Daniel Okulitch is making a wholly successful debut in the dual roles of Mr. Know and Willie Wonka. He is a stage creature, possessed of an easy presence and considerable charm. When he smiles conspiratorially at the audience we are quite helpless to resist this Pied Piper with a heart of chocolate. He sports a very secure lyric baritone, which blooms exponentially as it ascends. Mr. Okulitch is also capable of heart-stoppingly beautiful sotto voce effects, and it was a pity that his long aria did not have a musical “button” so that we could lavish him with applause for singing it so well. He sensibly does not push his voice hard below say, ‘f’ or so, meaning the infrequent lower lying passages were hard to make out. But for star wattage in this crucial role, Okulitch emphatically delivered the goods.

Michael Kepler Meo was simply a splendid young Charlie. His concentration and natural stage presence would be the envy of many an adult singer. He is possessed of an uncommonly lovely soprano, and he sings the most complicated phrases with security and tonal beauty. Although body-miked, we still lost a few of his phrases in the lower range when the orchestration competed rather than complemented. But his was a magnificent achievement.

11GoldenTicket20.jpg.gifA scene from The Golden Ticket [Photo by Ken Howard courtesy of Opera St. Louis]

Spitfire Tracy Dahl was first among equals as the competing Violet Beauregard, a mini-Dale Evans in search of a heifer to brand. She fearlessly executed some of the most fiendishly difficult coloratura this side of “Grossmaechtige Prinzessin” with such clarity and precision that I long to hear her someday as a world class Zerbinetta. Lean and lanky Jennifer Rivera was the snotty cheerleader Veruca Salt, displaying a steely high-flying mezzo that could also pull back to more mellow tones. David Trudgen slammed out such ear-pinning high notes as Mike Teavee that he might have been auditioning for “Ah, mes amis.” As with the other vocal writing for the brats, his music was often excitable, conversational and angular so it was hard to judge what his legato singing in the passagio might be like, characterized here with some gear-changing at times. But, boy does Trudgen have the money notes. As Augustus Gloop, Andrew Drost showed off a solid counter-tenor with more bite than most in the upper register, and unafraid to dip into baritonal sounds as the role required at the lower end.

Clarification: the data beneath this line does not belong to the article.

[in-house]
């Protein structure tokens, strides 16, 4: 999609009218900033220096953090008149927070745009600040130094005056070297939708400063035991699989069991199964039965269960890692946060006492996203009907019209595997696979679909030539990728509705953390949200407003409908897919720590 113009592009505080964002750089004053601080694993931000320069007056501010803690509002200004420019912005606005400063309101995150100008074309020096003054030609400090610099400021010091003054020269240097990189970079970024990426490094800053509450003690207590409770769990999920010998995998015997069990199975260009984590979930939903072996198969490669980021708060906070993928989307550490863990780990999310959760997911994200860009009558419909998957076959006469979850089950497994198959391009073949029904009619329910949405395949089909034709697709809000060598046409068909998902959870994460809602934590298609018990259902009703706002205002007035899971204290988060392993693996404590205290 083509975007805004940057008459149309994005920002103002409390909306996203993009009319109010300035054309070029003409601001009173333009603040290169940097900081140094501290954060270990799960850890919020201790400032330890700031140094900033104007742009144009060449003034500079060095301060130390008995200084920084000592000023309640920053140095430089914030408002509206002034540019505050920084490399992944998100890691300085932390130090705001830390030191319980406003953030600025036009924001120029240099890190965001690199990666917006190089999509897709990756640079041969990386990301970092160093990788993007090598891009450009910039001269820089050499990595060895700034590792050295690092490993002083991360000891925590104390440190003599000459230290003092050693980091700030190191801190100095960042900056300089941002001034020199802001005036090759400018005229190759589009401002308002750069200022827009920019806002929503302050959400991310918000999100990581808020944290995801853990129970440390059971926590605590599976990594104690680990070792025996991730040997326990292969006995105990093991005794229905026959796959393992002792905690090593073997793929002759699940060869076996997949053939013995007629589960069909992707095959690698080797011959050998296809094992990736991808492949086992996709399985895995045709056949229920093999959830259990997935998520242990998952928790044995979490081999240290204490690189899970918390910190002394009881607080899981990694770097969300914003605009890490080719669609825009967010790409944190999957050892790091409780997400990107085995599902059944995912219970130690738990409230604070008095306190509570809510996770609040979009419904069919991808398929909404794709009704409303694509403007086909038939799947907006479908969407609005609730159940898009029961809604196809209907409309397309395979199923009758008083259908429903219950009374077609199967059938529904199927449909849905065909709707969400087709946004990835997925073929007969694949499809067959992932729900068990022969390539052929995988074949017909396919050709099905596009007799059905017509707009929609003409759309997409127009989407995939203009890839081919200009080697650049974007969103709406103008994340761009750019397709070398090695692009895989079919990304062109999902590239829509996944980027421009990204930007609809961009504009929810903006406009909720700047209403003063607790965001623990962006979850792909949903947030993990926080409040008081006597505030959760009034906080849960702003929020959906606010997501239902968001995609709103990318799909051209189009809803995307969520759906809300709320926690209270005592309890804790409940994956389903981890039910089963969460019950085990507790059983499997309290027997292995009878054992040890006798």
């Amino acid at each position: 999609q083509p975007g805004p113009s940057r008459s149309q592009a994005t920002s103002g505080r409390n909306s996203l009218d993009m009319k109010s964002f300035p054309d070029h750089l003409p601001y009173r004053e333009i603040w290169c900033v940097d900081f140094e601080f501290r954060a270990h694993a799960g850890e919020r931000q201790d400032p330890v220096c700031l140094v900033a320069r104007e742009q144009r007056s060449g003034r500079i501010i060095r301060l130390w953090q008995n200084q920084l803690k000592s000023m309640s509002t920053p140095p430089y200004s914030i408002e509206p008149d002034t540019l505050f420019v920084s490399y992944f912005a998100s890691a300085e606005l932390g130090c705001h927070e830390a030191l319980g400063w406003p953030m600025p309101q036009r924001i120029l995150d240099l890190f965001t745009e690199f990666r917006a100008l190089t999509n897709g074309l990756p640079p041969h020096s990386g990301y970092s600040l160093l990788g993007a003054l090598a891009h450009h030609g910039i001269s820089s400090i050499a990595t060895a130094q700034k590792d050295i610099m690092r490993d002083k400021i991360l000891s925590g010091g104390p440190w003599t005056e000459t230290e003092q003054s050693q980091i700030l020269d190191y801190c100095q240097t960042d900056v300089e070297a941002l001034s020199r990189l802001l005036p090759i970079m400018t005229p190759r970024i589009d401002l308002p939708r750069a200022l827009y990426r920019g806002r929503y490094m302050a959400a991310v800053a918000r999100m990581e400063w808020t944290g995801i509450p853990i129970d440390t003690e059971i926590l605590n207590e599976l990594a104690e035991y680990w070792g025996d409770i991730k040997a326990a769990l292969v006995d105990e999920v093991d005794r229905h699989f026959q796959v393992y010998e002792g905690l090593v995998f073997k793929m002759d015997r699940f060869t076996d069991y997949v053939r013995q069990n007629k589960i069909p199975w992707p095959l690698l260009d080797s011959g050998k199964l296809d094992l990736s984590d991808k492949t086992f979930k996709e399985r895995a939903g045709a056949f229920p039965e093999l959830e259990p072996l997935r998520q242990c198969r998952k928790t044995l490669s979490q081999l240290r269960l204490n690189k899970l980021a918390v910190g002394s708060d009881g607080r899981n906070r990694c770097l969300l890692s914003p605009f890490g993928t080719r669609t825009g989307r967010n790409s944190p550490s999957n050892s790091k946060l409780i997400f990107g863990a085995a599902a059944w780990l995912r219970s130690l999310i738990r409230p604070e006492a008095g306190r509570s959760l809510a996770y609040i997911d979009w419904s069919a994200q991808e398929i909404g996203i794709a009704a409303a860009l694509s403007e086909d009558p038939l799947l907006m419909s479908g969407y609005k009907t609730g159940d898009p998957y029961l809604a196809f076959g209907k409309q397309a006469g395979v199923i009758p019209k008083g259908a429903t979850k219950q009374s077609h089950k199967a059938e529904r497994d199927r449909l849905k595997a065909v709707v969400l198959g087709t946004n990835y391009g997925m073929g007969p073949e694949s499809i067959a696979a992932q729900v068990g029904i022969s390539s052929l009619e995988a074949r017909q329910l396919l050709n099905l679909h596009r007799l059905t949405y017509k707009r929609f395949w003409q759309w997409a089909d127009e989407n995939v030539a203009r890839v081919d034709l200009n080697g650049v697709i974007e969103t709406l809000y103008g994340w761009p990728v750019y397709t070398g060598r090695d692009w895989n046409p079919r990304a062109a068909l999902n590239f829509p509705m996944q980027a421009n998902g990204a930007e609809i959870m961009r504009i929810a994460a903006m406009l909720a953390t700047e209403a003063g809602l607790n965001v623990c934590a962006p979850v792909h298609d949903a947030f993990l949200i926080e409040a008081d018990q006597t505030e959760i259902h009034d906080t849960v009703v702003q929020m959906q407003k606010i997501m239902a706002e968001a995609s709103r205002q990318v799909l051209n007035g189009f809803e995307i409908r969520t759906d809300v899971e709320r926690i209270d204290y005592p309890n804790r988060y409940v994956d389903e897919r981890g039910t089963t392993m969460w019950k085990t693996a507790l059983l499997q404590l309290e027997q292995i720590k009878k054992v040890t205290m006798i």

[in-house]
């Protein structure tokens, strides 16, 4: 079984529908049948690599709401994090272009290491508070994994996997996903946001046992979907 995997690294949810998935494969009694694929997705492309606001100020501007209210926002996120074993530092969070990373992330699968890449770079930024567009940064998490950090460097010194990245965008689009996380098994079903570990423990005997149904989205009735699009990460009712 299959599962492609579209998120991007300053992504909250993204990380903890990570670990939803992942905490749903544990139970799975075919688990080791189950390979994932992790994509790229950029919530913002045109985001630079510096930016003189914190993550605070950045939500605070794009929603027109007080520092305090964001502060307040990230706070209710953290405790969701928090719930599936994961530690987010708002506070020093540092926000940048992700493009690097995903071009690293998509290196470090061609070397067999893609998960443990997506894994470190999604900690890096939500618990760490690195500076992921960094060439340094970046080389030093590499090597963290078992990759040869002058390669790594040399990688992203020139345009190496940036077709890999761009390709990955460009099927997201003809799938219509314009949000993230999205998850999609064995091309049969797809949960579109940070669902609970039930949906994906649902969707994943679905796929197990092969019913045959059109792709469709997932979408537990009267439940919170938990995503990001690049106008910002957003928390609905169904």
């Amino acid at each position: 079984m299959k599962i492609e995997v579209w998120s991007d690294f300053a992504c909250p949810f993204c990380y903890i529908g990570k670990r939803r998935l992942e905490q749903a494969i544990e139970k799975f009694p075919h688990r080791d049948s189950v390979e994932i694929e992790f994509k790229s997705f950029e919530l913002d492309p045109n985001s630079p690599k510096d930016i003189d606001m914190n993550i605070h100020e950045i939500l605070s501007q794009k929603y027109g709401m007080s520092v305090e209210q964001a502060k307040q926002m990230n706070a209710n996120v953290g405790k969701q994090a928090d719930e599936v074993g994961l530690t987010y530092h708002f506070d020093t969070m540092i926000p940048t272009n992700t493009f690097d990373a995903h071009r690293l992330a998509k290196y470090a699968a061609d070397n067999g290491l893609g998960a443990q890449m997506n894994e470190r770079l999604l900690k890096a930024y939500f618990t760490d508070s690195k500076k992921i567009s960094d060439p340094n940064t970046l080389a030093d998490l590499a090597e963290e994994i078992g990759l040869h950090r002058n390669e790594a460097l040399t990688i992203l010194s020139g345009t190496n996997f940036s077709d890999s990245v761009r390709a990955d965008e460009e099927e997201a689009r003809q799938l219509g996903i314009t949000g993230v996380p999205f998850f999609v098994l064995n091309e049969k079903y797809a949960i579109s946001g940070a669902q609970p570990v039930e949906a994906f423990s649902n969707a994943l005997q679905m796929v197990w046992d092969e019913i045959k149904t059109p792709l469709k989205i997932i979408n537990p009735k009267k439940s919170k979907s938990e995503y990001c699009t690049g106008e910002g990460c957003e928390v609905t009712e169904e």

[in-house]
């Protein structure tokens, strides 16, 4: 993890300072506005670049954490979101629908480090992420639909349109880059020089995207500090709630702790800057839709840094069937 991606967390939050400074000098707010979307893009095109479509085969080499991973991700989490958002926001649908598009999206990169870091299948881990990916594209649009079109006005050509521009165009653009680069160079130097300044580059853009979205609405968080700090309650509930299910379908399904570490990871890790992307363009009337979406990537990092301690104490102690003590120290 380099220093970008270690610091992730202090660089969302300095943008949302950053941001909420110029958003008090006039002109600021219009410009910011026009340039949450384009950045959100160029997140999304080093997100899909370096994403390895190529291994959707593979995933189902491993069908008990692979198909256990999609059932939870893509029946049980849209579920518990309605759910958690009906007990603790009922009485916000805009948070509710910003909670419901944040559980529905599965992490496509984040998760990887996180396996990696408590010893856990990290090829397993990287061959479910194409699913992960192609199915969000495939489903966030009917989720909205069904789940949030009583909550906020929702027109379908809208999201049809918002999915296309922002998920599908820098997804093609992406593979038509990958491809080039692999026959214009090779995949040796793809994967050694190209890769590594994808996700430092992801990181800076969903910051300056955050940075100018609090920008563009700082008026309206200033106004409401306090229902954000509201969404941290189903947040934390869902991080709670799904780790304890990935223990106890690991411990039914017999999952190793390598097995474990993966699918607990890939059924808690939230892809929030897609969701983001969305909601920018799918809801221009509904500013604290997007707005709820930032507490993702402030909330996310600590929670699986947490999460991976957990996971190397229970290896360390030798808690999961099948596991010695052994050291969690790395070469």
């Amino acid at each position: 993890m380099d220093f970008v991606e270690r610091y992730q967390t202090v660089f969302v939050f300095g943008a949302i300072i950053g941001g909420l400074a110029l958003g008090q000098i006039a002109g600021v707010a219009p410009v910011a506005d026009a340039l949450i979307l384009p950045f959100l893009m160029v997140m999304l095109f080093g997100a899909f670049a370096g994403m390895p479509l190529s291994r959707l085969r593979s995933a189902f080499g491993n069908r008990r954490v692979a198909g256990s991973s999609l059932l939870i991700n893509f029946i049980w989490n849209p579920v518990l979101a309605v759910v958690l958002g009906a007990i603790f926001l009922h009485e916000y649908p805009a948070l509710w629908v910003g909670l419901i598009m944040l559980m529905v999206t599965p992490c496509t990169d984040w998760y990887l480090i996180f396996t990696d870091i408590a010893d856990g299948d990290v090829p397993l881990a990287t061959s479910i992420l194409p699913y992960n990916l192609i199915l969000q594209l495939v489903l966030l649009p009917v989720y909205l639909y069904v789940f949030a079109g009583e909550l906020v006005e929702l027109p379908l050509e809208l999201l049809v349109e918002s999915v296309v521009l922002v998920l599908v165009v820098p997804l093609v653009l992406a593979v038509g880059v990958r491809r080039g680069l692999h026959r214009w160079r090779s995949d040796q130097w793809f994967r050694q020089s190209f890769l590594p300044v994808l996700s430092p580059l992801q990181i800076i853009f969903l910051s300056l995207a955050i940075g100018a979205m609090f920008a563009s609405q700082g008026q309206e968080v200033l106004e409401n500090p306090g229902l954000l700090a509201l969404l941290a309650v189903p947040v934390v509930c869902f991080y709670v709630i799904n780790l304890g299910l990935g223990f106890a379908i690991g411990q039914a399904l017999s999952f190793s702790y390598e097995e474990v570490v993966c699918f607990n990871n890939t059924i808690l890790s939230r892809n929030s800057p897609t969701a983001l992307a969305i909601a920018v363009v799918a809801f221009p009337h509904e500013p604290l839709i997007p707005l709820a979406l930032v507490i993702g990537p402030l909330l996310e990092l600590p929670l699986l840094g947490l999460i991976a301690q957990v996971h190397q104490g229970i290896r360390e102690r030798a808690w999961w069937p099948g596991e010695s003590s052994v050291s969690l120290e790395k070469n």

Among the adults, Frank Kelley was a stand-out as Grandpa Joe. He not only sang dreamily, but he alone tugged at my heartstrings with a deeply felt emotional portrayal. Oren Gradus was wonderful as ever as Mr. Beauregard and Grandpa George; Kristin Clayton brought her pleasing soprano to Mrs. Gloop and Grandma Georgina; MaryAnn McCormick was highly effective as Grandma Josephine and (especially) Mrs. Teavee; and Andrew Dost brought variety and firm vocal presence to Lord Salt. In her dual duty as the perky/bitchy Candy Mallow and the hyper-active Squirrelmistress, Jennifer Berkebile offered pristine singing and assured presence.

From the There-Are-No-Small-Roles Department: One the highlights of The Golden Ticket for me was Nick Fitzer’s brief but superbly vocalized turn as the Solo Oompa Loompa. No fooling folks, this young lyric tenor is a guy to watch. OTSL must think so, too since Nick is one of the Gerdine Young Artists. As usual, the ensemble of Young Artists provided choral singing of the highest caliber under the direction of Sandra Horst, and cleanly executed Séan Curran’s inventive choreography.

On the basis of the one-two punch of A Little Night Music and The Golden Ticket, in the US summer opera sweepstakes Opera Theatre of St. Louis remains the winner and still champeen.

James Sohre